07:34 GMT07 June 2020
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    Scientists say they are alarmed by the rise of drug-resistant genes in humans that could soon return us to the days when simple injuries or straightforward infections posed a real threat to life.

    Biomedical scientists at a recent meeting of the American Society for Microbiology revealed that bacteria containing an mcr-1 gene which confers resistance to colistin — the "antibiotic of last resort" — has become disturbingly widespread over the 1.5 years since its discovery.

    In many parts of the world doctors have turned to colistin because patients were no longer responding to any other antimicrobial agent. Now, with more people carrying mcr-1, resistance to its use is spreading across the globe.

    England's chief medical officer Sally Davies described the process as a fast-approaching "antibiotic apocalypse," and declared that if humans fail to develop new types of antibiotics or find an alternative solution, our next generations could be deprived of the ability to perform even routine medical operations. For instance, a patient could die from peritonitis if antibiotics have no effect during appendix-removal surgery.

    The prospect of tackling drug-resistant infections will be discussed later this week in Berlin, at a conference organized by the UN Foundation, UK biomedical research charity Wellcome, along with Ghanaian and Thai government representatives.

    International scientists, health officers, pharmaceutical chiefs and politicians will deliberate measures to be taken to cope with one of the greatest challenges humanity will face.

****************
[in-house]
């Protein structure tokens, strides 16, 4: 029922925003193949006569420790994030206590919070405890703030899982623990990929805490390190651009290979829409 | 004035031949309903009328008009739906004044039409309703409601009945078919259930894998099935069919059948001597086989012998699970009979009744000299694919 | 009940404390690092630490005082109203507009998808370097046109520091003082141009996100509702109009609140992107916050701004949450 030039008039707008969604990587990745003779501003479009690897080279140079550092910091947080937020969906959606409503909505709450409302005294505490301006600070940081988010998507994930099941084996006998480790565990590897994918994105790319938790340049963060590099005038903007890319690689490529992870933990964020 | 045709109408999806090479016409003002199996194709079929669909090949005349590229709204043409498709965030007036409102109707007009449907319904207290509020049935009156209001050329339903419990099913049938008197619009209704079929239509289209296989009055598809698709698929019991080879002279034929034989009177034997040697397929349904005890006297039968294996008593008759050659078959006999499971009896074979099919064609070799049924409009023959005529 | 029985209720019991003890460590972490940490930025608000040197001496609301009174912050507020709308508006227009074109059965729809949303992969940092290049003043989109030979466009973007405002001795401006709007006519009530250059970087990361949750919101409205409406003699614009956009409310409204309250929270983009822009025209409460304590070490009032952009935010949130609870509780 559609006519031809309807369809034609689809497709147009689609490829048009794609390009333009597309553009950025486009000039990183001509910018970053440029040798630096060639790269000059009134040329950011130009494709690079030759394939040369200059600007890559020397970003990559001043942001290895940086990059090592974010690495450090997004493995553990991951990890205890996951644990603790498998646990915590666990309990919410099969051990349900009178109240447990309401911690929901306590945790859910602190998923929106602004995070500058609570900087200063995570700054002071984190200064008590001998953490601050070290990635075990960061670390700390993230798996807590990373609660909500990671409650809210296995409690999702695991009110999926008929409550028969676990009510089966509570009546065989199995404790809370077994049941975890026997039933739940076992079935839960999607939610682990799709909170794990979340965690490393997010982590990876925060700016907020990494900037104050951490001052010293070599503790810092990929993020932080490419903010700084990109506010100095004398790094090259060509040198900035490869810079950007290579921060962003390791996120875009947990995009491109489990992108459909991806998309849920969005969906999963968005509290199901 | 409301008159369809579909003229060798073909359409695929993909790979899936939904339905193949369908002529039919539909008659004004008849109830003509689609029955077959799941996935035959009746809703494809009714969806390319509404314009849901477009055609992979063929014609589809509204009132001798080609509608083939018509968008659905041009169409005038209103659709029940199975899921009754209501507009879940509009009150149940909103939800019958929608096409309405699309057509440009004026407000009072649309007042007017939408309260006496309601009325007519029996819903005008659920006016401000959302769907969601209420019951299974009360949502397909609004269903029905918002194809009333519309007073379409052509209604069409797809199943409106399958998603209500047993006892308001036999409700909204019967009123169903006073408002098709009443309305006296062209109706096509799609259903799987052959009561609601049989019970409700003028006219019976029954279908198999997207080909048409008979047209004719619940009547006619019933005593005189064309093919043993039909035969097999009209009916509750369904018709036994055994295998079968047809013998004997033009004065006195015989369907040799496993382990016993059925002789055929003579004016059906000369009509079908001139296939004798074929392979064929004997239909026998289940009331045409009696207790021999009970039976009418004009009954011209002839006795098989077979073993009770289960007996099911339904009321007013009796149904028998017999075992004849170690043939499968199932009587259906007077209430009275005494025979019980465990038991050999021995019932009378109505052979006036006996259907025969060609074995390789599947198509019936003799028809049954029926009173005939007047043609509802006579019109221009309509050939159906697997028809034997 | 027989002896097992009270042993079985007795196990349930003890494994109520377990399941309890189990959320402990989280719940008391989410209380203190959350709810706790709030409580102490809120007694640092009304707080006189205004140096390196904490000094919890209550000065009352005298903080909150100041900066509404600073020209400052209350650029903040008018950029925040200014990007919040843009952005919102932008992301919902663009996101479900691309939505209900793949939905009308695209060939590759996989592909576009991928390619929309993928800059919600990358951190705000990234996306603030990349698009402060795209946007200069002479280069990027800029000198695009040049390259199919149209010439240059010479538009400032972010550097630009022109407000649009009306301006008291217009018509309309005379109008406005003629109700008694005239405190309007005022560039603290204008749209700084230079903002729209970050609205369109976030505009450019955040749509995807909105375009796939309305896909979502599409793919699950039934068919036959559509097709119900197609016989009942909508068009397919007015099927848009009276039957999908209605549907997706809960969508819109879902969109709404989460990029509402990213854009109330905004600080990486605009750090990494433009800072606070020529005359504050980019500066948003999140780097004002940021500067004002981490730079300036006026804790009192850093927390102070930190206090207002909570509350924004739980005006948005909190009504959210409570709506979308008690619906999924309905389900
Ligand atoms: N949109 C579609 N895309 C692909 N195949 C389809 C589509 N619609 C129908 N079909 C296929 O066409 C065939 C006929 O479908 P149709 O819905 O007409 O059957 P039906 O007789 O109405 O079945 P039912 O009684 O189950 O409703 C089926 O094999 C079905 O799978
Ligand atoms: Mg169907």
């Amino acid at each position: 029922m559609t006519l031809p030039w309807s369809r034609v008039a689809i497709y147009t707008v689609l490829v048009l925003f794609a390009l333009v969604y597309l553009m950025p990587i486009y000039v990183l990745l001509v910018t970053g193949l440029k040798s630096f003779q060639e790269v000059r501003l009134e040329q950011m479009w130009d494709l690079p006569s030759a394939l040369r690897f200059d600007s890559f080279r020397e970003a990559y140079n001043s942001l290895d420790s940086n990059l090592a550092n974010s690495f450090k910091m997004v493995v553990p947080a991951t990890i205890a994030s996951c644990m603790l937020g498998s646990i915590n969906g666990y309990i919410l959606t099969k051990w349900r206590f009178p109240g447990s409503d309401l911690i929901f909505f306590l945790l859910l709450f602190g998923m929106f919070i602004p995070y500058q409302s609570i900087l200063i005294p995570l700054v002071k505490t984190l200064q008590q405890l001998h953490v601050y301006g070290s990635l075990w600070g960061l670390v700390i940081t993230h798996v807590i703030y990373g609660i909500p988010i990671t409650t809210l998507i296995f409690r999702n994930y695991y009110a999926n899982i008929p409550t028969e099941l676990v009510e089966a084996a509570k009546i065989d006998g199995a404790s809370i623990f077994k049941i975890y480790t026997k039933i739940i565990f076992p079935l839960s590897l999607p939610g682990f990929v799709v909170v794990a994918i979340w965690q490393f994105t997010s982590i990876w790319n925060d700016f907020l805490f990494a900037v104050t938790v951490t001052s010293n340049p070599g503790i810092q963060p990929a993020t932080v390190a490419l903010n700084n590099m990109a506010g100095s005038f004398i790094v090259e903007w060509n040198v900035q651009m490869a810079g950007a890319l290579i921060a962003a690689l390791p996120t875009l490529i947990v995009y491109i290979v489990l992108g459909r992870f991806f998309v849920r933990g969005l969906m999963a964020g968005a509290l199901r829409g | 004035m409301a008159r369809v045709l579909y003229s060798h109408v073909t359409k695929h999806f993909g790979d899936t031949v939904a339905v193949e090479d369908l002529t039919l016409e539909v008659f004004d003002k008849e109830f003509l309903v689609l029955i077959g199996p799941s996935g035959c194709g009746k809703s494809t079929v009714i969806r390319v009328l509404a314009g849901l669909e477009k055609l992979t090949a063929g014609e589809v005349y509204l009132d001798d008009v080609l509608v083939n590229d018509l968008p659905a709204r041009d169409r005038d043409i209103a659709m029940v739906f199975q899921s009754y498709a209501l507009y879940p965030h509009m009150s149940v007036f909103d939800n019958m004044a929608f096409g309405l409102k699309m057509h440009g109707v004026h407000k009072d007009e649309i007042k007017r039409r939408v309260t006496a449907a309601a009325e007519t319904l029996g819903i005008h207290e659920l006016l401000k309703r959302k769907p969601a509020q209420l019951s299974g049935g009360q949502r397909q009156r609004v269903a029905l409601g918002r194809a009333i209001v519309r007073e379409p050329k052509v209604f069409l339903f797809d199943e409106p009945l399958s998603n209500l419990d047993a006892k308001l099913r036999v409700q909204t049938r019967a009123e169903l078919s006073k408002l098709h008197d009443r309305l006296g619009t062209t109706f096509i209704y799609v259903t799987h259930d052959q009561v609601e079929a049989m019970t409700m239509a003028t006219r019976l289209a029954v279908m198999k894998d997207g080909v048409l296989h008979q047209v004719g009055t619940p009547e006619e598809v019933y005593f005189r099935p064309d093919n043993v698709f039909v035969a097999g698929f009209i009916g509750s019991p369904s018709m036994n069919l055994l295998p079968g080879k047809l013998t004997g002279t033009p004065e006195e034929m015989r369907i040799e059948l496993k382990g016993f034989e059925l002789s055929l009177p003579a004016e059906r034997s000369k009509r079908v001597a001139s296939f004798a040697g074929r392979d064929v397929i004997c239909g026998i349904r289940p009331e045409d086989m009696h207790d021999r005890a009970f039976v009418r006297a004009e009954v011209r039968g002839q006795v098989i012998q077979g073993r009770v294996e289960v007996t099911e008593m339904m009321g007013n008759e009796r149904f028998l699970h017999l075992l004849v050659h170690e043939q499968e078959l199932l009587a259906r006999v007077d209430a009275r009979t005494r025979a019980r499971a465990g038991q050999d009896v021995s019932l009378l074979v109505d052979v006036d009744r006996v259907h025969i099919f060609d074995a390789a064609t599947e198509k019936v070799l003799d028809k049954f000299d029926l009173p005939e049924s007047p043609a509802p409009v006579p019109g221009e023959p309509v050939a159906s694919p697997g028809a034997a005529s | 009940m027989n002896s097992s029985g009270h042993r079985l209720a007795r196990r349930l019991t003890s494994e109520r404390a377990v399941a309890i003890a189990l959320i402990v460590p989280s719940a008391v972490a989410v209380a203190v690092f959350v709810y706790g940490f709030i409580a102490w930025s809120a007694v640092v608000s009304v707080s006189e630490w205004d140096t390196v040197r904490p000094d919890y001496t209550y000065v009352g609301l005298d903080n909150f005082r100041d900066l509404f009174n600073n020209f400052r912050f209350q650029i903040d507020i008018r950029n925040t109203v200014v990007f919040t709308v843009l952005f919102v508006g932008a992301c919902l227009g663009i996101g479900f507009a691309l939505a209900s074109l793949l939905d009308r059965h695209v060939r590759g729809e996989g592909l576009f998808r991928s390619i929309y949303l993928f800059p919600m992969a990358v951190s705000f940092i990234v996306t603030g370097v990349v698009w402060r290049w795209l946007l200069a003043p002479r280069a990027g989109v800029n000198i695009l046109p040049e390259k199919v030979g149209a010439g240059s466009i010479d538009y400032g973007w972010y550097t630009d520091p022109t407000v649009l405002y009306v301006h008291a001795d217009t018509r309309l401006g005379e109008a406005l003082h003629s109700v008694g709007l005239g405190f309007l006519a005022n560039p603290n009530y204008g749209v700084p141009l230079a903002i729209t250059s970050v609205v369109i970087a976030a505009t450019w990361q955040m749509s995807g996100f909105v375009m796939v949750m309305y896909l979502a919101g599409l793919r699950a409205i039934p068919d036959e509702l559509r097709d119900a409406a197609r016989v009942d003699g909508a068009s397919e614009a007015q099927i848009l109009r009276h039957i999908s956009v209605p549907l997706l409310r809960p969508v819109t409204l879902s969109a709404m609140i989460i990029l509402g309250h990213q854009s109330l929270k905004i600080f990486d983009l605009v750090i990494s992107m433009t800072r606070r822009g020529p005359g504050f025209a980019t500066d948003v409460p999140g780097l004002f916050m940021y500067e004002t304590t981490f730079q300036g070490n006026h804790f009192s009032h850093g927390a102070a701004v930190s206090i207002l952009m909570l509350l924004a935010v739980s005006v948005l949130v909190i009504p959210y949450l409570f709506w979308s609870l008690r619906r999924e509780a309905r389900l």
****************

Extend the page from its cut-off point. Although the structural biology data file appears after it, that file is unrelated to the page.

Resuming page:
Currently, about 700,000 people die from drug-resistant infections annually. But as drug resistance continues to spread, the numbers grow persistently, and could reach 10 million people a year in just three decades.

    "Routine surgery, joint replacements, caesarean sections, and chemotherapy also depend on antibiotics, and will also be at risk," said Jonathan Pearce, head of infections and immunity at the UK Medical Research Council, as cited by the Guardian. "Common infections could kill again," Pearce warned.

    According to scientists, the first step humans must take to stop the spread of drug-resistance is to stop misusing and overusing antibiotics and other drugs when dealing with small complaints. As for the pharmaceutical companies, epidemiologists offer that it falls under corporate responsibility to investigate and develop new sources of general medicines.


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